Thursday, October 27, 2016

31 Days of Halloween 2016: Lights Out

2016, David F. Sandberg (lots of shorts) -- download

Wow, they actually gave Sandberg directorial control over the feature of his own fucking scary short. Yes, the original short (found here) is one of those popular jump-scares on the Internet. But the guy does a pretty good job of adapting the mysterious, no real reason required, creepiness into a weird ghost story full length film.

The lights on, nothing there, lights out, figure hunched in the shadows motif is one of those lizard brain horror concepts that I am incredibly surprised took this long to make it to the screen.  Well, as the focus of a movie. It, as it is an extension of the monster just out of the corner of your eye trope, has been around forever in one form or another. But this is the idea distilled. Click click click click. SHRIEK.

The initial idea (click click shriek) is introduced immediately with Moustache Dad (*ahem* an oblique reference to what Riff Tracks called Billy Burke in their dialogue for Twilight) being haunted and killed by said creepy monster. I like that; the movie banks on the probably-already-well-known aspect of its monster and puts it immediately to the forefront. The rest of the movie is why.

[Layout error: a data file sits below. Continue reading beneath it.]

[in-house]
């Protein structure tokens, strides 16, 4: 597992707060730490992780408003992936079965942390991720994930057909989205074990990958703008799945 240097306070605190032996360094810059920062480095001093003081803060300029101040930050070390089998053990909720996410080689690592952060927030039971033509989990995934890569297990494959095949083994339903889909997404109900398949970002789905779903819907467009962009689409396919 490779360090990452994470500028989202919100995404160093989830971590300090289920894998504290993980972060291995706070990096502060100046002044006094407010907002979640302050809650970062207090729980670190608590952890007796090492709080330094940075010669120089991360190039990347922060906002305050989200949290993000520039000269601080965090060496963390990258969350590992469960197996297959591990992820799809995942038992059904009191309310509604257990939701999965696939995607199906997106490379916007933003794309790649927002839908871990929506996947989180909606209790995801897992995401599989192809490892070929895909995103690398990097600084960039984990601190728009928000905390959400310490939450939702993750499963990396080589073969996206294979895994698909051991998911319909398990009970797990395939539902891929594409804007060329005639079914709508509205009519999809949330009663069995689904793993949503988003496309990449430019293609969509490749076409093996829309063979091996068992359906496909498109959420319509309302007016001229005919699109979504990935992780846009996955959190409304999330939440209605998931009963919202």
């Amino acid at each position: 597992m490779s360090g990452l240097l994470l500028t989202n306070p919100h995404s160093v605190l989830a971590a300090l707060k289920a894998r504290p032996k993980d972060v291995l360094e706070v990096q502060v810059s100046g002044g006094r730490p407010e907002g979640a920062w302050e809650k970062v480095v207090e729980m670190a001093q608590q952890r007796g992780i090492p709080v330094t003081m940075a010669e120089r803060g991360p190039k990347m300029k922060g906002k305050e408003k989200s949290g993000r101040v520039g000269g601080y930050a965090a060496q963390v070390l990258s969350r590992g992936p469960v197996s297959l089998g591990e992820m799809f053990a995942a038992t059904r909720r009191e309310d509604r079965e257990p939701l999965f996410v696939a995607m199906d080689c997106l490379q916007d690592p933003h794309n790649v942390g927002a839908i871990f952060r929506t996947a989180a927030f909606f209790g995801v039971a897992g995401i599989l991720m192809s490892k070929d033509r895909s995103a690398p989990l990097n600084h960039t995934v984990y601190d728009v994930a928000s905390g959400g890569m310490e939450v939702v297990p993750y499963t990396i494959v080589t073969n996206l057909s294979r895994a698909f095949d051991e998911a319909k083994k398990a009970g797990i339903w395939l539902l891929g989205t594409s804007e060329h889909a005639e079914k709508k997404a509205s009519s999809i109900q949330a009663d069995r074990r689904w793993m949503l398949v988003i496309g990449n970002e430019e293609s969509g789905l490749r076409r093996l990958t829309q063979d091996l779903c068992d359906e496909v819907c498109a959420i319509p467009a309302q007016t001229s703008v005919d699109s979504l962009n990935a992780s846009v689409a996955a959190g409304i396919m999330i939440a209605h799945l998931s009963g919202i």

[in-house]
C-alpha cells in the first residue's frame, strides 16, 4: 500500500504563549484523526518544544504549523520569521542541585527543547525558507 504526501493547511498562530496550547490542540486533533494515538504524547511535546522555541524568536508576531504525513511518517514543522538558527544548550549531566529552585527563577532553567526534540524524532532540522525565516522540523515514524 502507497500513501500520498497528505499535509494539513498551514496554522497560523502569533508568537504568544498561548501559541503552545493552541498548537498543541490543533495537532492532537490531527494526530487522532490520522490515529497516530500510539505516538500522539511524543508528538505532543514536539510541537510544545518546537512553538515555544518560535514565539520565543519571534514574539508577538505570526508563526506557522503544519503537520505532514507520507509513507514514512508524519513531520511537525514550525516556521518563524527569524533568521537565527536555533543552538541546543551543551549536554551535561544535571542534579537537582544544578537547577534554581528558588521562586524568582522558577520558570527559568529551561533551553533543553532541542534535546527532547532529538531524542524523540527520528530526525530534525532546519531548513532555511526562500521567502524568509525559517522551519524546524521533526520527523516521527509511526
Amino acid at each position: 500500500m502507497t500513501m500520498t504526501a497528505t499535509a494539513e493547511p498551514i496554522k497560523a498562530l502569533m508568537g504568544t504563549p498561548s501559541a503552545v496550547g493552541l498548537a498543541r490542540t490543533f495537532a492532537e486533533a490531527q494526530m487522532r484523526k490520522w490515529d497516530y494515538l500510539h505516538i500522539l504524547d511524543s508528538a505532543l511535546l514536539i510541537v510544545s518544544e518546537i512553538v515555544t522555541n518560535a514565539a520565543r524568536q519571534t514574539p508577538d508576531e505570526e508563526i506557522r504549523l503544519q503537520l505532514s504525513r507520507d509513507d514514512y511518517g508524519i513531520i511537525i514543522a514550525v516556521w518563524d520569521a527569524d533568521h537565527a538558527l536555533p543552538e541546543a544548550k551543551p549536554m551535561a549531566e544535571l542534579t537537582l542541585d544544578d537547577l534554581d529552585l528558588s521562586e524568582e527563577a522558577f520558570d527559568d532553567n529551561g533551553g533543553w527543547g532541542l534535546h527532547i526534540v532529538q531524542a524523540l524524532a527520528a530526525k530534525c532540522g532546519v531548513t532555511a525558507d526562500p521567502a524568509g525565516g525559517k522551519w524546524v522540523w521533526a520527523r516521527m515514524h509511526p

Now that screenwriter Eric Heisserer will be all over the Internet, for he also wrote the critically acclaimed (and incredibly challenging) screenplay for Arrival, I am sure we can get some insight as to why he and David chose to throw the monster in our faces right away.

Anywayz, flash forward to his family dealing with Moustache Dad's death. Mom, Maria Bello, was already dealing with trauma -- barely medicated depression and anxiety. Daughter Rebecca (surprisingly skinny Teresa Palmer) left years ago when her dad disappeared, but is now worried even more for her little half-brother who is left alone with Mom and Mom's imaginary, but still dangerous, friend Diana. The monster, Diana, is very protective of Mom and prefers her unmedicated.

The explanation of what Diana is pretty sketchy, but the movie has a fun time revealing just enough. And it doesn't hold back on whom Diana takes out. She's a monster, and does monstrous things even if you just happen to be in her way. Of course, the movie has to lead to her release, her destruction at the hands of a loving family. Sequel? Of course, we all know monsters can never really be killed, just dispelled until the next family comes along to draw up their power.